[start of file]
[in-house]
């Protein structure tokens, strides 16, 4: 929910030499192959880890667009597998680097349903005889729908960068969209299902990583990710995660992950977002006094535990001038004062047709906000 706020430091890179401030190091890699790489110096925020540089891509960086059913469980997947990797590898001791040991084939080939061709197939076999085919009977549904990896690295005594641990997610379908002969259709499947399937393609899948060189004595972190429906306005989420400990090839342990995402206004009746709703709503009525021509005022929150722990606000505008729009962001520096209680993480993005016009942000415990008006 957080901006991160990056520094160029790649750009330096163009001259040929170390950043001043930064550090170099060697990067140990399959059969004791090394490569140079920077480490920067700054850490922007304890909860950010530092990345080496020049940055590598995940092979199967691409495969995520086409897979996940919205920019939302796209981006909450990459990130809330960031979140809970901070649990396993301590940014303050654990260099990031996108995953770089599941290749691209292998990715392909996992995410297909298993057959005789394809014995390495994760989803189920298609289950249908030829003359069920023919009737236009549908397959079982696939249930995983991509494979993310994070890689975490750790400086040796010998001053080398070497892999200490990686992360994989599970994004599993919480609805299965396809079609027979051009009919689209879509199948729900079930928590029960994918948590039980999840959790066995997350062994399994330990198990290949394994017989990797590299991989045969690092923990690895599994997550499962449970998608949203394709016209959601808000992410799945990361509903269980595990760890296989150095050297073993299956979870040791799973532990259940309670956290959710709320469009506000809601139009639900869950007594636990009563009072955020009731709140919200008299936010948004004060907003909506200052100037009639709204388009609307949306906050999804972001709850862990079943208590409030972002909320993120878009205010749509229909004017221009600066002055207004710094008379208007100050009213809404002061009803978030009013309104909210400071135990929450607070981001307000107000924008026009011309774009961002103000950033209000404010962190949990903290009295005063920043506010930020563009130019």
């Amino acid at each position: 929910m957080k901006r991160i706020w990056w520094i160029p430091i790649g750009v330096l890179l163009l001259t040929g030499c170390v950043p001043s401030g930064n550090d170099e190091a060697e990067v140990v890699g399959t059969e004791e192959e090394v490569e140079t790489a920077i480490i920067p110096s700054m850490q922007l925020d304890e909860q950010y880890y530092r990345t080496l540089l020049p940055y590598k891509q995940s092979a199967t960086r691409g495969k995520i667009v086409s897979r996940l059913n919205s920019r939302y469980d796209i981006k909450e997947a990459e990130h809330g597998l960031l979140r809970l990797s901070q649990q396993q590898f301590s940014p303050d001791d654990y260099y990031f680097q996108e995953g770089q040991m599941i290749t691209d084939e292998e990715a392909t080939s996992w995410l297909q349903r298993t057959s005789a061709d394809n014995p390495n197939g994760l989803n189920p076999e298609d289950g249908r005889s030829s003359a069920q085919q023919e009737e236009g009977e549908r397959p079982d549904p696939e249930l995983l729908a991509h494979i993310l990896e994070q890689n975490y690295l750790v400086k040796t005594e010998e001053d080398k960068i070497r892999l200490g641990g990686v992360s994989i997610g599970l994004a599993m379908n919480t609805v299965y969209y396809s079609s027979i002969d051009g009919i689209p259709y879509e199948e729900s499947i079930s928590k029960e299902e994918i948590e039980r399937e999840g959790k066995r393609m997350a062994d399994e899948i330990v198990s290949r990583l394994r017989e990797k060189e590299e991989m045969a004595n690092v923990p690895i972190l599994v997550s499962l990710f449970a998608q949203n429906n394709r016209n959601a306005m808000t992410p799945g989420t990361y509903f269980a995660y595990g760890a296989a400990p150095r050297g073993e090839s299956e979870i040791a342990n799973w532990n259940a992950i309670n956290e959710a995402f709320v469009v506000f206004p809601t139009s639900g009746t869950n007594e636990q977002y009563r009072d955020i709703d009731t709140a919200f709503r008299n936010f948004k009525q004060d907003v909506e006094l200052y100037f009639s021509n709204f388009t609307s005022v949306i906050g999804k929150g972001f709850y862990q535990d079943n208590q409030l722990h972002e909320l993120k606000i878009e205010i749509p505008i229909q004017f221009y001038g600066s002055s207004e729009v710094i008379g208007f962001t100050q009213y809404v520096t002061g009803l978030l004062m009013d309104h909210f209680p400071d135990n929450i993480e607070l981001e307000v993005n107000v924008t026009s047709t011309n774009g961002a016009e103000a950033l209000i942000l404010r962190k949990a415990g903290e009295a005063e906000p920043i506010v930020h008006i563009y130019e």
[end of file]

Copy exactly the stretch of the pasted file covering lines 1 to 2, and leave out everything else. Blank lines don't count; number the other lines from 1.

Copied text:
[in-house]
């Protein structure tokens, strides 16, 4: 929910030499192959880890667009597998680097349903005889729908960068969209299902990583990710995660992950977002006094535990001038004062047709906000 706020430091890179401030190091890699790489110096925020540089891509960086059913469980997947990797590898001791040991084939080939061709197939076999085919009977549904990896690295005594641990997610379908002969259709499947399937393609899948060189004595972190429906306005989420400990090839342990995402206004009746709703709503009525021509005022929150722990606000505008729009962001520096209680993480993005016009942000415990008006 957080901006991160990056520094160029790649750009330096163009001259040929170390950043001043930064550090170099060697990067140990399959059969004791090394490569140079920077480490920067700054850490922007304890909860950010530092990345080496020049940055590598995940092979199967691409495969995520086409897979996940919205920019939302796209981006909450990459990130809330960031979140809970901070649990396993301590940014303050654990260099990031996108995953770089599941290749691209292998990715392909996992995410297909298993057959005789394809014995390495994760989803189920298609289950249908030829003359069920023919009737236009549908397959079982696939249930995983991509494979993310994070890689975490750790400086040796010998001053080398070497892999200490990686992360994989599970994004599993919480609805299965396809079609027979051009009919689209879509199948729900079930928590029960994918948590039980999840959790066995997350062994399994330990198990290949394994017989990797590299991989045969690092923990690895599994997550499962449970998608949203394709016209959601808000992410799945990361509903269980595990760890296989150095050297073993299956979870040791799973532990259940309670956290959710709320469009506000809601139009639900869950007594636990009563009072955020009731709140919200008299936010948004004060907003909506200052100037009639709204388009609307949306906050999804972001709850862990079943208590409030972002909320993120878009205010749509229909004017221009600066002055207004710094008379208007100050009213809404002061009803978030009013309104909210400071135990929450607070981001307000107000924008026009011309774009961002103000950033209000404010962190949990903290009295005063920043506010930020563009130019």